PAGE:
I was watching for the glass on the path, partly because I always watch where I put my feet, but partly because it had been there a couple of days ago. It had looked like freshly broken bottles. But I didn’t see it, even though I knew exactly where it had been. I had picked my way through it several times that other day, running back and forth on the 4 mile stretch. On this new day, I thought to myself, “What a great clean up crew they have around here!”
I continued back and forth 3 more times without seeing the glass. I was running 12 miles, so I would go over that section 4 times total. Then – voila! On my fourth time through the section, there is was. Crushed glass was spread all over the path, from side to side across the whole path and for a 3 feet front the back. Since I had run this portion, I had stepped on this spot at least once with each pass through. The sky had been overcast and it seems the light had been such that the glass had been blending into the asphalt visually. Now it was quite obvious and, well, sharp looking.
The question of glass is one of the most common concerns expressed when people see me in my bare feet. Part of my answer has always been that I watch where I am going. Another major point is that an occasional flesh wound is better than ongoing back and joint problems, not to mention fungal infestations. Still, I would rather not step on it.
In fact, the first time I ran through the patches of glass (there were actually 2 of them a hundred or so feet apart), I was trying to be careful and still got a small shard sticking into the lower side of my foot. I, of course, felt it immediately and stopped briefly to flick it off and kept running the remaining 4 miles of my 10 miles for that day. For the next 24 hours I felt the shallow cut once in a while, but it only barely entered my consciousness. I was barefoot the whole time.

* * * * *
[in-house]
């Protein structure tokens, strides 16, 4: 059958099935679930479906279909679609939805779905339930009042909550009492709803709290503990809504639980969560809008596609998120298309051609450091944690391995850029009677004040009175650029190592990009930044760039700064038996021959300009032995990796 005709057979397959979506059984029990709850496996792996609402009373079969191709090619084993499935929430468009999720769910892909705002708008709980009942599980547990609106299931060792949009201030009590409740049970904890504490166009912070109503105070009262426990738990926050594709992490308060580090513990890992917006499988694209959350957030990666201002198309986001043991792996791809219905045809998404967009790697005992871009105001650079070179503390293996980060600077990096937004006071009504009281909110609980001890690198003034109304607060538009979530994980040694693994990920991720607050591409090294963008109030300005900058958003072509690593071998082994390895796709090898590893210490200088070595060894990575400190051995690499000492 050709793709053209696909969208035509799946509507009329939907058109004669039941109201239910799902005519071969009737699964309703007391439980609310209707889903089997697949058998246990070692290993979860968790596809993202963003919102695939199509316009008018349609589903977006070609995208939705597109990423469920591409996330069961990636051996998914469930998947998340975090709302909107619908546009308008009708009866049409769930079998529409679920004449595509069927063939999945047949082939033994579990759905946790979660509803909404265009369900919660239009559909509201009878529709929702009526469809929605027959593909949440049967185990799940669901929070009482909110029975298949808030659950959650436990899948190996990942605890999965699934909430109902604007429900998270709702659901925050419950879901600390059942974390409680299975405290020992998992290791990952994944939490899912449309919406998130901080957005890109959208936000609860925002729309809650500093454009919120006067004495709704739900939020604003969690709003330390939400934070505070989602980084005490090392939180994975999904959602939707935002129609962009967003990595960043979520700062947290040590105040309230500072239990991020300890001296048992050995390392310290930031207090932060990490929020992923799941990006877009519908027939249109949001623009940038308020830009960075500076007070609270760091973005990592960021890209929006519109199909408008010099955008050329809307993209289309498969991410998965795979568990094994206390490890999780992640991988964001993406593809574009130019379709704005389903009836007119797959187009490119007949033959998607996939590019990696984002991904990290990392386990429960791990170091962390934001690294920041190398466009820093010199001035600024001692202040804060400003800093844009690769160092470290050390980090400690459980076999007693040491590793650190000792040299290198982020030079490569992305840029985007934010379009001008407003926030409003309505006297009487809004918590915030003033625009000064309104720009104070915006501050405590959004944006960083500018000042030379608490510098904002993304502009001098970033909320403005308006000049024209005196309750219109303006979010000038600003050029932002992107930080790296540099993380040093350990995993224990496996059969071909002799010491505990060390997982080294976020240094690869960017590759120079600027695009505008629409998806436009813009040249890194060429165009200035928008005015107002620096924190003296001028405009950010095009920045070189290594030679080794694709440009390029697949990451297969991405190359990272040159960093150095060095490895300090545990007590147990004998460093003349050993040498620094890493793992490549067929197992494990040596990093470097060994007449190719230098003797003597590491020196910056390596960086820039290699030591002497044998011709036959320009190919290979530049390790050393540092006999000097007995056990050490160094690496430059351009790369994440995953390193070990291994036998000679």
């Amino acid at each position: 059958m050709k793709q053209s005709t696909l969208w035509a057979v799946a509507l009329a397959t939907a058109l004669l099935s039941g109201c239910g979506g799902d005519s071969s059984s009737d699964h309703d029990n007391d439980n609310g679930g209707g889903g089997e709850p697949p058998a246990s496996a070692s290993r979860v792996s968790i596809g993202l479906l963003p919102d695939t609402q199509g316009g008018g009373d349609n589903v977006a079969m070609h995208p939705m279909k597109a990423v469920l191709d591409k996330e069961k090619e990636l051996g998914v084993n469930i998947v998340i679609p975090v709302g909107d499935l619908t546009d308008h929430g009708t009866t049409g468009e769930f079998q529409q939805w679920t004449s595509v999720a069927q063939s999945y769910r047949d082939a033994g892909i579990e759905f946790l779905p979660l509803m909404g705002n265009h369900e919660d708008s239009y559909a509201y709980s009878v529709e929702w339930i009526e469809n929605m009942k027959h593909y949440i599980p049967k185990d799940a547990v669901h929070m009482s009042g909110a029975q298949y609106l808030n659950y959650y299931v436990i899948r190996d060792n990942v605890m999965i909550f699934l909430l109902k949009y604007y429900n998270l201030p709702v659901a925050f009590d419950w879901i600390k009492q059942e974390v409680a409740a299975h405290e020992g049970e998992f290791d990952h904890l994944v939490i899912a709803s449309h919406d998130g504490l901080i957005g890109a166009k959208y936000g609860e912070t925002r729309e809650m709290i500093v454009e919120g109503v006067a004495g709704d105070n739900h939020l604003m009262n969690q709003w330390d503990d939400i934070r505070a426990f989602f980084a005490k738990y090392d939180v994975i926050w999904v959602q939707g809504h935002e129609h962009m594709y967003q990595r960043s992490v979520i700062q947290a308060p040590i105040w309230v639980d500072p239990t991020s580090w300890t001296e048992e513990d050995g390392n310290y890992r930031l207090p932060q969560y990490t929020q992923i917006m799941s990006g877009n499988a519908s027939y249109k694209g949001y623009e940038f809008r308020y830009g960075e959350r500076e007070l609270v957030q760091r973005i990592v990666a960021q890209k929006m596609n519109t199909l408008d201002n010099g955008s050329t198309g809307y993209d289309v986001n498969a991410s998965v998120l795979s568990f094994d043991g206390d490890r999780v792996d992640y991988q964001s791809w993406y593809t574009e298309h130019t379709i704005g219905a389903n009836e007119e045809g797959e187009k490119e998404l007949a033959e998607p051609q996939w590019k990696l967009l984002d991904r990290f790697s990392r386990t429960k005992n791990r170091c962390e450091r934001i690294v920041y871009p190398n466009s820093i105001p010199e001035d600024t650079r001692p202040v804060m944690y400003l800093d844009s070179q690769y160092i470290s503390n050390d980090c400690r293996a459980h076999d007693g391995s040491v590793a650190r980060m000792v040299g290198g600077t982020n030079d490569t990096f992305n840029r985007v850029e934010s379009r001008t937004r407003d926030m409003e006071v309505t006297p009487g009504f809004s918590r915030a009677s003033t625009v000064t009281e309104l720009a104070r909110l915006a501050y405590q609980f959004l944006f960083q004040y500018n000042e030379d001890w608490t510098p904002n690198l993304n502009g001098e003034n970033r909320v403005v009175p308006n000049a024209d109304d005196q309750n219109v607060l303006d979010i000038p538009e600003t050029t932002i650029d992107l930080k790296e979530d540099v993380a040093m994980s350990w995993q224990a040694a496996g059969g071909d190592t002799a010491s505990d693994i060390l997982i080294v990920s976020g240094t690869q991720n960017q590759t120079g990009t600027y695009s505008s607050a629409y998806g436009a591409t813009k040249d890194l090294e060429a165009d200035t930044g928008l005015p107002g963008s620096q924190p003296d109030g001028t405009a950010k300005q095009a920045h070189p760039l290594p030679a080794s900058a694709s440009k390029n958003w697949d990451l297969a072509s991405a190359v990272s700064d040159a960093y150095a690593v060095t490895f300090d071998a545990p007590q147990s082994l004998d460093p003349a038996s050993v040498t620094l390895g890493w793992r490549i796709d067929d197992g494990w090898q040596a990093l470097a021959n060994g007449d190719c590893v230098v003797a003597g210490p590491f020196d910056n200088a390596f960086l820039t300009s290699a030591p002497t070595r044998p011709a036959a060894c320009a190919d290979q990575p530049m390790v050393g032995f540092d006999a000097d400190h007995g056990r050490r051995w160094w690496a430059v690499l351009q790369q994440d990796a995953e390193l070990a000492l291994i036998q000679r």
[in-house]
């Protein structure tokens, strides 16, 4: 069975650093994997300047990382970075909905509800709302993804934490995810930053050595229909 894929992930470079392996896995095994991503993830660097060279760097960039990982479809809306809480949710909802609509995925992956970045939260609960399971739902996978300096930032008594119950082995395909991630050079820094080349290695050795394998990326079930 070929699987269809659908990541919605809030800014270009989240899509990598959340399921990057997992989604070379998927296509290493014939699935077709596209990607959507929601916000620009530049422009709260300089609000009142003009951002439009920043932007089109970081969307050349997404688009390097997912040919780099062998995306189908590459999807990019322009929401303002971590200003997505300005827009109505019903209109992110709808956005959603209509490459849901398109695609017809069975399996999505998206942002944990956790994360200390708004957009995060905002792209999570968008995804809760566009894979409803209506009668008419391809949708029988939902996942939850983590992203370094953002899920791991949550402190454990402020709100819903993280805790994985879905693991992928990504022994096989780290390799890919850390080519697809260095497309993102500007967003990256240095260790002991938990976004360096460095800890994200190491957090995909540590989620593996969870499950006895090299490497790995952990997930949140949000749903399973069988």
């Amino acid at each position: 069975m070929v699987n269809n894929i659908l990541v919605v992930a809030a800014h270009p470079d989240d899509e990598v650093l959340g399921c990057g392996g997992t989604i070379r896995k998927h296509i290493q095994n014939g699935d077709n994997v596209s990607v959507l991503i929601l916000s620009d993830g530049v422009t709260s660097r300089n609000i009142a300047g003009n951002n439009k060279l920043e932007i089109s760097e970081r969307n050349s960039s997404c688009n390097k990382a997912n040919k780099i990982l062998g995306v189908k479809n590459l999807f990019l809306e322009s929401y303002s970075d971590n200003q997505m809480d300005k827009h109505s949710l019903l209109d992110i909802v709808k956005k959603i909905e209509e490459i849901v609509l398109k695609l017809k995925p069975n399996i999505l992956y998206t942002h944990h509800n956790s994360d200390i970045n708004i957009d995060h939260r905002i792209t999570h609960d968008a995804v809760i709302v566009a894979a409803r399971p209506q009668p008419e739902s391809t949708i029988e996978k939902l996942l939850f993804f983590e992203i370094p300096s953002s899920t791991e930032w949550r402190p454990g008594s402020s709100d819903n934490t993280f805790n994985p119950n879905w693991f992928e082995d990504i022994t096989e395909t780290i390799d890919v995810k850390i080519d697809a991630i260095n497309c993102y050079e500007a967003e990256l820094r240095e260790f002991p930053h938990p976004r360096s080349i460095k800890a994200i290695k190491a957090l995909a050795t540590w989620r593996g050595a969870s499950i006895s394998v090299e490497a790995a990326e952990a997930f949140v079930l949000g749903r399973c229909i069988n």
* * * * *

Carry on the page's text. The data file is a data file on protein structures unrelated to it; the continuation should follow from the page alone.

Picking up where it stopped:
On this second run, I never once got any glass in my foot, whether I could see it or not. I never located the second patch of it, either. I have heard other barefooters talk about walking on glass without getting cut, but I had still been leery. The other thing to think about, though, is that there really isn’t that much glass around most places. When it is there, it is not too hard to get around.
I have to think that being 3 years into being barefoot a lot had some impact on the outcome. The toughened bottoms of my feet are not easily penetrated. I have stepped on quite a few goat head weed stickers this fall and it has not been a problem. Once in a while a pointy piece o gravel draws a little blood, but the discomfort is minimal and short lived. This is not because I have a high pain tolerance. If I was to rate my “tolerance” of pain, I would say that I have a history of feeling physical pain very acutely. My feet still feel things, but it is not a tender, hurting sensation. Rather it is informative and usually pleasant, like feeling the breeze on your face.
It seems I don’t always see or feel glass. I may have stepped on it many times before and not even known it! It wouldn’t be the first time people were afraid of something that wasn’t really going to hurt them. Sure, glass can have sharp edges, but I expect most people have picked up pieces of glass without cutting themselves. There is no reason why larger pieces of glass would lay at an angle to cut deeply. Smaller pieces are apparently usually similar to gravel, indenting rather than slicing.
I am still going to be careful about watching where I run or walk. There is also the benefit that being barefoot generates a much lighter footfall. I have seen goat head stickers go farther into the soles of shoes than they go into my feet, even when I am running vigorously. But now I am less worried about “running into” glass. It is more likely to just get further crushed under my feet, becoming one with the earth again. Okay, maybe that’s getting too mystical. But when I see glass now, I’m just not going to get so broken up about it. ;-)